Q: What happens to people who stop believing in miracles?
A: When Fleetwood Mac sang "Don't Stop Believin'" they were saying something that really does apply to all of us. On the one hand we shouldn't be gullible or intellectually sloppy, but neither should we ever lose the childlike wonder that is at the heart of all creativity -- and all science, for that matter. We need to be open to "what is" -- to the nature of things -- and if it happens that the miraculous is possible, we have got to be open to it. To be closed to it, frankly, is irrational, because we can have no rational basis for claiming that there's nothing beyond this world. We can't know whether there is or isn't. There are clues, perhaps, but to rule it out is simply childish.
Q: Do miracles happen more often in non-advanced societies?
A: No one knows. It's possible that people in more primitive cultures are more open to the miraculous because they know that the supernatural world is real. Many in the modern West have closed themselves off to that and it's a pity. We think we're smarter than primitive peoples, but in some cases we're just arrogant and closed-minded. What irony!
Q: Does faith or lack of faith trigger (or not) miracles?
A: It can. That's another big mystery. I talk about this in the book, of course, and I say that the real answer is yes and no. It's more complicated than you'd think.
Q: What are your plans for a next book?
A: That it sell incredibly well and deeply move everyone who reads it. Oh, you meant what are my plans in terms of writing my next book. Well, I'm almost finished with a book titled Seven Women, about seven women who are just extraordinary human beings and whose lives we need to know about. I wrote a book called Seven Men and everywhere I went I was asked when I would write Seven Women, so now I have. It comes out next year.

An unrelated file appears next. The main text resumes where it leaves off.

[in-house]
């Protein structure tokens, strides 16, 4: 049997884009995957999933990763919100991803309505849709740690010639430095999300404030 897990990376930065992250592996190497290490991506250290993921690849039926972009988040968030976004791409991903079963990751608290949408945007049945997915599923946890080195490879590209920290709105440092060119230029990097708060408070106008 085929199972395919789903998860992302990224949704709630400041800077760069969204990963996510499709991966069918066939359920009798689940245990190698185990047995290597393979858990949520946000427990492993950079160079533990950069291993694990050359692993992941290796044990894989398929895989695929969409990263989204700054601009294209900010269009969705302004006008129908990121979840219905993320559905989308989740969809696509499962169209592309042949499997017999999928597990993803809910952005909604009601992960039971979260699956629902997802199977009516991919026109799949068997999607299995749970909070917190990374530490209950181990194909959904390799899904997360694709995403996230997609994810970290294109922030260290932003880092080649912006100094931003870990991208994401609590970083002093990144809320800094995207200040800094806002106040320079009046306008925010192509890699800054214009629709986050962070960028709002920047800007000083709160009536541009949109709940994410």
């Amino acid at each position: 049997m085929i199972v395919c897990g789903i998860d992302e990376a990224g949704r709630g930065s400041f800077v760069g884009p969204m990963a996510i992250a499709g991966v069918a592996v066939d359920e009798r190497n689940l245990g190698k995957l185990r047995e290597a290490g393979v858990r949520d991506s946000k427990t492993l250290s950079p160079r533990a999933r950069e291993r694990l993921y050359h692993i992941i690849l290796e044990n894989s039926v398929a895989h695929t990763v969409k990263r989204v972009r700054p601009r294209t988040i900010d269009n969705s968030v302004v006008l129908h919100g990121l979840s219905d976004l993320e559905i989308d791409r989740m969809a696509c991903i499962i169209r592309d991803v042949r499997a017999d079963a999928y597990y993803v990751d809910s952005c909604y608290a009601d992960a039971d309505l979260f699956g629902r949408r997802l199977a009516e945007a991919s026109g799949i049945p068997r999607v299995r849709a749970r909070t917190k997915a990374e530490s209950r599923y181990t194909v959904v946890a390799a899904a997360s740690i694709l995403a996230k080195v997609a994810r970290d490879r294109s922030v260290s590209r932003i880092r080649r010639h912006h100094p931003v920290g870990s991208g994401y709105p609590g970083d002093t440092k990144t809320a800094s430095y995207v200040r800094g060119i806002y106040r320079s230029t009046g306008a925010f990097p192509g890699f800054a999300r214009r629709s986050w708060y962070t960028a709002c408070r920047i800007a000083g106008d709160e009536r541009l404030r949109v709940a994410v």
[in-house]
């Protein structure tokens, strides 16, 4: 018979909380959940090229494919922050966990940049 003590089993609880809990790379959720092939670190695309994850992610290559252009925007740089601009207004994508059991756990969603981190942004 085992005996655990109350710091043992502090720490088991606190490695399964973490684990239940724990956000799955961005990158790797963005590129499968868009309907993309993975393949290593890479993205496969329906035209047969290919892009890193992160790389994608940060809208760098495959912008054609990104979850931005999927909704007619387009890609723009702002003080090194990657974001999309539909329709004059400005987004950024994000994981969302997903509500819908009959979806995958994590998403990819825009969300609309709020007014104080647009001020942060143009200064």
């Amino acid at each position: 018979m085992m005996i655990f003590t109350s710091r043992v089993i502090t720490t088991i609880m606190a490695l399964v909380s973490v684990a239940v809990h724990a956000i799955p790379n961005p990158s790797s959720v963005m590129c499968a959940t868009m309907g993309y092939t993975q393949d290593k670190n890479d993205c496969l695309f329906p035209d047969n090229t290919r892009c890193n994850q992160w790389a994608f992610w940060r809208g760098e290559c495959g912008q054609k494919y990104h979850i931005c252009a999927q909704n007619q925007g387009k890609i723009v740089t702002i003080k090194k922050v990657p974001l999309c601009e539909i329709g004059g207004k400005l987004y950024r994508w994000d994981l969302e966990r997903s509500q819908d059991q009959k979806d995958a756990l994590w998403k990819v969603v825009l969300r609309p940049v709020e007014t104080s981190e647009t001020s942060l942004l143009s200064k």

Q: You achieved a lot of notoriety for your speech at the National Prayer Breakfast in front of President Obama. Do you have any plans to run for political office yourself?
A: The word notoriety has a negative implication and in fact the response to my speech has been tremendously, overwhelmingly positive. It's been astounding, honestly. It's had almost a million views thus far. You can see it at my website. In the middle of the speech I tried to get Nancy Pelosi to pretend she was my wife, but I don't think she got the joke. And I led the President and First Lady in singing "Amazing Grace" at the end, and I'm not kidding, as you can see for yourself.
Q: What are your next projects?
A: I'm developing a TV talk show, because there are many topics like miracles that we don't seem to be having an honest and civil conversation about. I'd like to change that, as you might guess. It would be like an updated version of the Dick Cavett Show. Dick's a friend and he would be a frequent guest, of course, because he's more fun to talk to than anyone on the planet. But getting a talk show on the air these days would take a miracle. Fortunately I know that they still happen. So I'm counting on it.